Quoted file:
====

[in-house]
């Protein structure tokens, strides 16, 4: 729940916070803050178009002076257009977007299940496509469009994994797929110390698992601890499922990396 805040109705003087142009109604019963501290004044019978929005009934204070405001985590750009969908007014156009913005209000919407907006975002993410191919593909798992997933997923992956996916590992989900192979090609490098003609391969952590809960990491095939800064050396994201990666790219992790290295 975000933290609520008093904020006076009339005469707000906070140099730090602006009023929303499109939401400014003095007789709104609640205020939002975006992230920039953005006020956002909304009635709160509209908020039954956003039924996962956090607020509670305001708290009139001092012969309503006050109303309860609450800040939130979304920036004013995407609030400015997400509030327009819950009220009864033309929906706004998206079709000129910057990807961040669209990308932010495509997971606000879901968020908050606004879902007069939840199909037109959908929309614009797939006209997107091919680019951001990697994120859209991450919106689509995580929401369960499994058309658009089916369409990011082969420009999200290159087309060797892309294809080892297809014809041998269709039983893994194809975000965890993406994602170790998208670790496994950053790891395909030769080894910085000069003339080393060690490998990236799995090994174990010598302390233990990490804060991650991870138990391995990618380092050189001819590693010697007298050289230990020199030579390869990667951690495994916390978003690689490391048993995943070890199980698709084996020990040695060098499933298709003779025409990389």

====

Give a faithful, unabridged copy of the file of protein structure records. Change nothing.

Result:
[in-house]
């Protein structure tokens, strides 16, 4: 729940916070803050178009002076257009977007299940496509469009994994797929110390698992601890499922990396 805040109705003087142009109604019963501290004044019978929005009934204070405001985590750009969908007014156009913005209000919407907006975002993410191919593909798992997933997923992956996916590992989900192979090609490098003609391969952590809960990491095939800064050396994201990666790219992790290295 975000933290609520008093904020006076009339005469707000906070140099730090602006009023929303499109939401400014003095007789709104609640205020939002975006992230920039953005006020956002909304009635709160509209908020039954956003039924996962956090607020509670305001708290009139001092012969309503006050109303309860609450800040939130979304920036004013995407609030400015997400509030327009819950009220009864033309929906706004998206079709000129910057990807961040669209990308932010495509997971606000879901968020908050606004879902007069939840199909037109959908929309614009797939006209997107091919680019951001990697994120859209991450919106689509995580929401369960499994058309658009089916369409990011082969420009999200290159087309060797892309294809080892297809014809041998269709039983893994194809975000965890993406994602170790998208670790496994950053790891395909030769080894910085000069003339080393060690490998990236799995090994174990010598302390233990990490804060991650991870138990391995990618380092050189001819590693010697007298050289230990020199030579390869990667951690495994916390978003690689490391048993995943070890199980698709084996020990040695060098499933298709003779025409990389």